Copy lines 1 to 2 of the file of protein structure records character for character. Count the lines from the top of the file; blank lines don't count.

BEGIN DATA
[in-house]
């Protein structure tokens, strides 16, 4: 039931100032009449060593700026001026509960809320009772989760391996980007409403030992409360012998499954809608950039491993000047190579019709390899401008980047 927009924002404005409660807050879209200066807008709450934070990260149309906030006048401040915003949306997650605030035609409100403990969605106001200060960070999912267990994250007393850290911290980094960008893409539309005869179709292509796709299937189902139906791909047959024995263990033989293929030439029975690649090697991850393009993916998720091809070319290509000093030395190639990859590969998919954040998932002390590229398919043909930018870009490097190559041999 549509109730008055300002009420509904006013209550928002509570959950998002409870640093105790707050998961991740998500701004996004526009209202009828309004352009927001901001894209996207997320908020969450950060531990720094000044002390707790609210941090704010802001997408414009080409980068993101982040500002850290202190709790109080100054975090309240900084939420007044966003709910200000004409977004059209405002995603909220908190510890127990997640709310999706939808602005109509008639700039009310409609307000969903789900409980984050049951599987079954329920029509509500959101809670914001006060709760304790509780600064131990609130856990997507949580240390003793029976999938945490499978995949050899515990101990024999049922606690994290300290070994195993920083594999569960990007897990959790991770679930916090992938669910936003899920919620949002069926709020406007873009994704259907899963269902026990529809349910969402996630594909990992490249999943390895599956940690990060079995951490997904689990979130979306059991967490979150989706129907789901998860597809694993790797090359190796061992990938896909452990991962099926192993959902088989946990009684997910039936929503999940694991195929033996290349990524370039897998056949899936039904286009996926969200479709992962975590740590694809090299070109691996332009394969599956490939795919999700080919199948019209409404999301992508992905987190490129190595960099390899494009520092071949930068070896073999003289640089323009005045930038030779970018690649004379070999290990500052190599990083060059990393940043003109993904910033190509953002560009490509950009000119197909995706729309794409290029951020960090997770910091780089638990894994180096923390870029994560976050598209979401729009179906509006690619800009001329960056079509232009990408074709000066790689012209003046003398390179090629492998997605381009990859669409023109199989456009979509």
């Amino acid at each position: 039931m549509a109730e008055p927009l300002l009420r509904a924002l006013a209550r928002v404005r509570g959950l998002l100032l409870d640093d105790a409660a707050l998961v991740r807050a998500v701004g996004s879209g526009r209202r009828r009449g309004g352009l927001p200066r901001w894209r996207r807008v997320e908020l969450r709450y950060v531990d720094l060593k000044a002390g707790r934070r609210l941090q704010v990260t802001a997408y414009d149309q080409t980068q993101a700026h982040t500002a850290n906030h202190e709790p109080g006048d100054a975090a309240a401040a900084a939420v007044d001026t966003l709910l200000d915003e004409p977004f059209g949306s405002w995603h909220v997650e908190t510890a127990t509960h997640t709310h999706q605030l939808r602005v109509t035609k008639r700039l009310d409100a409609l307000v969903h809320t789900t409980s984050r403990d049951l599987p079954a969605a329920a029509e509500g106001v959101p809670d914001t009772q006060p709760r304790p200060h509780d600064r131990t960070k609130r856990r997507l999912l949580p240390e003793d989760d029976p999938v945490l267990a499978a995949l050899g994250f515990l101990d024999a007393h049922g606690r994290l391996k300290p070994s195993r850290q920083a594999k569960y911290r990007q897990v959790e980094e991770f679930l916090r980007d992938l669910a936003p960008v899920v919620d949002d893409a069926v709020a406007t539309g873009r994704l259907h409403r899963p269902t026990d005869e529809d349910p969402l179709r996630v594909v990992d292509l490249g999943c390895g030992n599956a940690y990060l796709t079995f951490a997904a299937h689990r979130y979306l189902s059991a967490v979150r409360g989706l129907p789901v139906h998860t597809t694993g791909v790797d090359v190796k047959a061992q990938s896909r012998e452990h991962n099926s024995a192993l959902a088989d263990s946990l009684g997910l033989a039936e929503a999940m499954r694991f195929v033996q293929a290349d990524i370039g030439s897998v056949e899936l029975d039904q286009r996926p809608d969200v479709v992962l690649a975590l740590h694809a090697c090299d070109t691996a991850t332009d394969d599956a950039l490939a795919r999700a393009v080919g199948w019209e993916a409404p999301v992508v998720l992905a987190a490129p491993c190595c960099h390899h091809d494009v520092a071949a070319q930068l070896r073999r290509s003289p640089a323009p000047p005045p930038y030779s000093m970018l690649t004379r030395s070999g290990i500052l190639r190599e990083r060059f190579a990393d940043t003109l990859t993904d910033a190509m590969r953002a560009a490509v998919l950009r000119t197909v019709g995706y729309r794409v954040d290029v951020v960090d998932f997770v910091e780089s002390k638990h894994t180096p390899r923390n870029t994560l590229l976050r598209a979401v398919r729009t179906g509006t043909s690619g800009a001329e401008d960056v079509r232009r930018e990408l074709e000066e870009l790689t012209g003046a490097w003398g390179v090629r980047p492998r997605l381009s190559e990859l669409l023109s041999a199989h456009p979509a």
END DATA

[in-house]
């Protein structure tokens, strides 16, 4: 039931100032009449060593700026001026509960809320009772989760391996980007409403030992409360012998499954809608950039491993000047190579019709390899401008980047 927009924002404005409660807050879209200066807008709450934070990260149309906030006048401040915003949306997650605030035609409100403990969605106001200060960070999912267990994250007393850290911290980094960008893409539309005869179709292509796709299937189902139906791909047959024995263990033989293929030439029975690649090697991850393009993916998720091809070319290509000093030395190639990859590969998919954040998932002390590229398919043909930018870009490097190559041999 549509109730008055300002009420509904006013209550928002509570959950998002409870640093105790707050998961991740998500701004996004526009209202009828309004352009927001901001894209996207997320908020969450950060531990720094000044002390707790609210941090704010802001997408414009080409980068993101982040500002850290202190709790109080100054975090309240900084939420007044966003709910200000004409977004059209405002995603909220908190510890127990997640709310999706939808602005109509008639700039009310409609307000969903789900409980984050049951599987079954329920029509509500959101809670914001006060709760304790509780600064131990609130856990997507949580240390003793029976999938945490499978995949050899515990101990024999049922606690994290300290070994195993920083594999569960990007897990959790991770679930916090992938669910936003899920919620949002069926709020406007873009994704259907899963269902026990529809349910969402996630594909990992490249999943390895599956940690990060079995951490997904689990979130979306059991967490979150989706129907789901998860597809694993790797090359190796061992990938896909452990991962099926192993959902088989946990009684997910039936929503999940694991195929033996290349990524370039897998056949899936039904286009996926969200479709992962975590740590694809090299070109691996332009394969599956490939795919999700080919199948019209409404999301992508992905987190490129190595960099390899494009520092071949930068070896073999003289640089323009005045930038030779970018690649004379070999290990500052190599990083060059990393940043003109993904910033190509953002560009490509950009000119197909995706729309794409290029951020960090997770910091780089638990894994180096923390870029994560976050598209979401729009179906509006690619800009001329960056079509232009990408074709000066790689012209003046003398390179090629492998997605381009990859669409023109199989456009979509």